True patriotism comes in many colors
We drove through the small town of Clyde on Sunday afternoon, Sept. 11, right in the midst of the commemoration for the 9/11 attacks. Patriotic music was playing while firemen and law enforcement officials were at attention. Unsurpri-singly, I caught myself choking up a bit.
Similar celebrations were happening across the country, people recalling the countless acts of selfless heroism that were on display that day 15 years ago and the senselessness of the terrorist crimes that at the time were so new to most Americans.
How times have changed. Now the fear of terrorism — particularly from suicide attacks — is part of every American’s psyche, something we live with when we are in large crowds or when flying.
But I’m more thankful for what we haven’t given up to the terrorists. In the days, months and years since 9/11, many wondered if the freedoms that are the bedrock of this country’s uniqueness would have to be compromised as we sought ways to confront this new threat.
But the U.S. has fought through the period since 9/11 and remained a bastion of freedom. As I watched NFL star Colin Kaepernick protest the treatment of African-Americans by kneeling during the national anthem, and the growing chorus of criticism against him — especially the athletes who kneeled on the 9/11 anniversary — I couldn’t help but be thankful for his right to make such a controversial gesture.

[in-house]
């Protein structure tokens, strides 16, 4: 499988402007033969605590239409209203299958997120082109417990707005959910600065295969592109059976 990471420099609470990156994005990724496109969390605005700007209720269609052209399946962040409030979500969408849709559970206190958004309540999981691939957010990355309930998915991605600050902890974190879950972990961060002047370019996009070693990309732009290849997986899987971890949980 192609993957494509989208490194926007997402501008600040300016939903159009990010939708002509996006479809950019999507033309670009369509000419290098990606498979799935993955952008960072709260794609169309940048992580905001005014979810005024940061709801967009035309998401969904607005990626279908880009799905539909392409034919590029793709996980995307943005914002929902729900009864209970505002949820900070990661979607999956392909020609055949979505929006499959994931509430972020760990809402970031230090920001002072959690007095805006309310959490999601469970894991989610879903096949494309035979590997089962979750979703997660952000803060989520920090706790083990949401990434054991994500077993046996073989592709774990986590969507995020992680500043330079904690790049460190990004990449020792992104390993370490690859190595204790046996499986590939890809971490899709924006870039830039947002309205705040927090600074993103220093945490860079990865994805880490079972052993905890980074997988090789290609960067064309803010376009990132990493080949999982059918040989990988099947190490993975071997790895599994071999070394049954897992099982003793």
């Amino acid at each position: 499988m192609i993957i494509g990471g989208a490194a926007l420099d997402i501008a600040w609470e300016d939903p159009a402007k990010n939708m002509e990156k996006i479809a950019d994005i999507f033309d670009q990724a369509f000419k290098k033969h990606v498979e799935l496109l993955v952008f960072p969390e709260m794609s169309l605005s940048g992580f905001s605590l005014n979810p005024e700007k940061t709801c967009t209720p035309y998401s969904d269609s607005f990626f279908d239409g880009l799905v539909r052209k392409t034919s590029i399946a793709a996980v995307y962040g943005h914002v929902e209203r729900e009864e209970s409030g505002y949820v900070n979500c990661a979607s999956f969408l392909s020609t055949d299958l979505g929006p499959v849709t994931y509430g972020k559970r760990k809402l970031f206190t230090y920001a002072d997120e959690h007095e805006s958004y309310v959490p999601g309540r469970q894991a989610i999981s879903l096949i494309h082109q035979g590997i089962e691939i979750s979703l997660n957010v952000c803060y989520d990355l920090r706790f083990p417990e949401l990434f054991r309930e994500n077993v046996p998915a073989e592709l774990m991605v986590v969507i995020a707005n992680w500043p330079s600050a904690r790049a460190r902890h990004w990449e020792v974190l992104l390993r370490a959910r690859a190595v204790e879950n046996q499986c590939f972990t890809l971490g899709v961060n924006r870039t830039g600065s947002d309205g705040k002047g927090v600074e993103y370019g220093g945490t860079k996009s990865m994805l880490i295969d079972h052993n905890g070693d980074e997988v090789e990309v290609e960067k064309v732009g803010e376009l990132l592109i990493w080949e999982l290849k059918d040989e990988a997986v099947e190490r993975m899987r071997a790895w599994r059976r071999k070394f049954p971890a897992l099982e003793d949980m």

I put displays like this to the “dad test.” I’ve mentioned before that my father was a career military guy and that both my father-in-law and my brother served. Until I left for college, I had spent my entire life in military towns or living on bases.
I believe that patriotism has become a trait too often worn on the sleeve for public consumption rather than a heartfelt and sincere feeling. Kaepernick’s concern for one of this country’s very troubling social problem and his audacity to take a stand rather than just shut up and take his endorsements could be interpreted as perhaps more patriotic than the actions of some of those who are mouthing off about the kneeling.
In cases like this, I always wonder what my dad — after 24 years in the Navy — would say about someone like Kaepernick. As I recall, dad often used the word “jackass.” He’d probably use it to describe the quarterback, but in the next breath he’d defend his right to kneel on one knee, raise a fist in protest, or run naked around the stadium to make his point.
That’s the way it works in this country, the only way it can work. We defend to the death people’s right to do and say dumb things: racism, bigotry and homophobia are protected by the same laws that protect our most enlightened freedoms.
I appreciate the fact that, post 9/11, we now extend what I call our patriotic commitment to law enforcement, fire and rescue personnel where once it was reserved for the military. And a sincere thanks to all those people who dedicate their lives to protecting us and our freedoms.